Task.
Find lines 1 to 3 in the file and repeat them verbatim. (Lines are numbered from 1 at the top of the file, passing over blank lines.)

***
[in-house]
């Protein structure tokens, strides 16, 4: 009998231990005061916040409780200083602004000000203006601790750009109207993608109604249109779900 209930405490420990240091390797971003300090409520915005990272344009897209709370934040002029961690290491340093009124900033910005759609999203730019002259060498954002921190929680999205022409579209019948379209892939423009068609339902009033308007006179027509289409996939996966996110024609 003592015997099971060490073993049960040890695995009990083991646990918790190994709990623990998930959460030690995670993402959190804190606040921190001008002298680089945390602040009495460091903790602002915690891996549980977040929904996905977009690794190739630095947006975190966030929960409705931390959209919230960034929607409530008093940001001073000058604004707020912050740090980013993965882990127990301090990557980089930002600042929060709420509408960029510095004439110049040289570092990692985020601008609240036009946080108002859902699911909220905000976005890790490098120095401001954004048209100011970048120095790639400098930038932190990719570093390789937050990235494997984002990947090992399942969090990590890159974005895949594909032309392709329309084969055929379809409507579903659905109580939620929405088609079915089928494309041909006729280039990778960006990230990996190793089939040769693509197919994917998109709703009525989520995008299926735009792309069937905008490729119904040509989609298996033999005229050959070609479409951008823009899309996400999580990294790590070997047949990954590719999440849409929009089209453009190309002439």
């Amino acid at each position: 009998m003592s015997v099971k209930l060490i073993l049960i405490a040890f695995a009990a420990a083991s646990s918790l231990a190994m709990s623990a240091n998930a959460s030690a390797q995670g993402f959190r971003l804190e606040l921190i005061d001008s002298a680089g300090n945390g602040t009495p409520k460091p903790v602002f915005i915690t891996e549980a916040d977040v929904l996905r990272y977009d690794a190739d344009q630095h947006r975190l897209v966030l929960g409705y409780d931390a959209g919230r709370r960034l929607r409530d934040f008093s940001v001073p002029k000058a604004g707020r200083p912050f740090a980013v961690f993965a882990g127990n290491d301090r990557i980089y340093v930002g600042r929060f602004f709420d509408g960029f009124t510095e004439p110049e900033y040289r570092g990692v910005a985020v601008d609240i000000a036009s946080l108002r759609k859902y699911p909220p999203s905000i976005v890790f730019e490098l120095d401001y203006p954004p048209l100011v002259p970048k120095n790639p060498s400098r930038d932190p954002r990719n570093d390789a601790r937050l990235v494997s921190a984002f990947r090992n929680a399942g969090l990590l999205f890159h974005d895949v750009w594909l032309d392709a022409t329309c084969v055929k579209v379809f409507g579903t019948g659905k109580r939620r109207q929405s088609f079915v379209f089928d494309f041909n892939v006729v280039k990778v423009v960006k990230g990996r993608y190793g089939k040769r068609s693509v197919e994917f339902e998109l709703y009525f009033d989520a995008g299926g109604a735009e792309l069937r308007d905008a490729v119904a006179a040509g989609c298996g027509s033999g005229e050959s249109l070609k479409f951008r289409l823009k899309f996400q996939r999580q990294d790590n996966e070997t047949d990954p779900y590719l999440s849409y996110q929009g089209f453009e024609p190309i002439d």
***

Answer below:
[in-house]
């Protein structure tokens, strides 16, 4: 009998231990005061916040409780200083602004000000203006601790750009109207993608109604249109779900 209930405490420990240091390797971003300090409520915005990272344009897209709370934040002029961690290491340093009124900033910005759609999203730019002259060498954002921190929680999205022409579209019948379209892939423009068609339902009033308007006179027509289409996939996966996110024609 003592015997099971060490073993049960040890695995009990083991646990918790190994709990623990998930959460030690995670993402959190804190606040921190001008002298680089945390602040009495460091903790602002915690891996549980977040929904996905977009690794190739630095947006975190966030929960409705931390959209919230960034929607409530008093940001001073000058604004707020912050740090980013993965882990127990301090990557980089930002600042929060709420509408960029510095004439110049040289570092990692985020601008609240036009946080108002859902699911909220905000976005890790490098120095401001954004048209100011970048120095790639400098930038932190990719570093390789937050990235494997984002990947090992399942969090990590890159974005895949594909032309392709329309084969055929379809409507579903659905109580939620929405088609079915089928494309041909006729280039990778960006990230990996190793089939040769693509197919994917998109709703009525989520995008299926735009792309069937905008490729119904040509989609298996033999005229050959070609479409951008823009899309996400999580990294790590070997047949990954590719999440849409929009089209453009190309002439």
């Amino acid at each position: 009998m003592s015997v099971k209930l060490i073993l049960i405490a040890f695995a009990a420990a083991s646990s918790l231990a190994m709990s623990a240091n998930a959460s030690a390797q995670g993402f959190r971003l804190e606040l921190i005061d001008s002298a680089g300090n945390g602040t009495p409520k460091p903790v602002f915005i915690t891996e549980a916040d977040v929904l996905r990272y977009d690794a190739d344009q630095h947006r975190l897209v966030l929960g409705y409780d931390a959209g919230r709370r960034l929607r409530d934040f008093s940001v001073p002029k000058a604004g707020r200083p912050f740090a980013v961690f993965a882990g127990n290491d301090r990557i980089y340093v930002g600042r929060f602004f709420d509408g960029f009124t510095e004439p110049e900033y040289r570092g990692v910005a985020v601008d609240i000000a036009s946080l108002r759609k859902y699911p909220p999203s905000i976005v890790f730019e490098l120095d401001y203006p954004p048209l100011v002259p970048k120095n790639p060498s400098r930038d932190p954002r990719n570093d390789a601790r937050l990235v494997s921190a984002f990947r090992n929680a399942g969090l990590l999205f890159h974005d895949v750009w594909l032309d392709a022409t329309c084969v055929k579209v379809f409507g579903t019948g659905k109580r939620r109207q929405s088609f079915v379209f089928d494309f041909n892939v006729v280039k990778v423009v960006k990230g990996r993608y190793g089939k040769r068609s693509v197919e994917f339902e998109l709703y009525f009033d989520a995008g299926g109604a735009e792309l069937r308007d905008a490729v119904a006179a040509g989609c298996g027509s033999g005229e050959s249109l070609k479409f951008r289409l823009k899309f996400q996939r999580q990294d790590n996966e070997t047949d990954p779900y590719l999440s849409y996110q929009g089209f453009e024609p190309i002439d």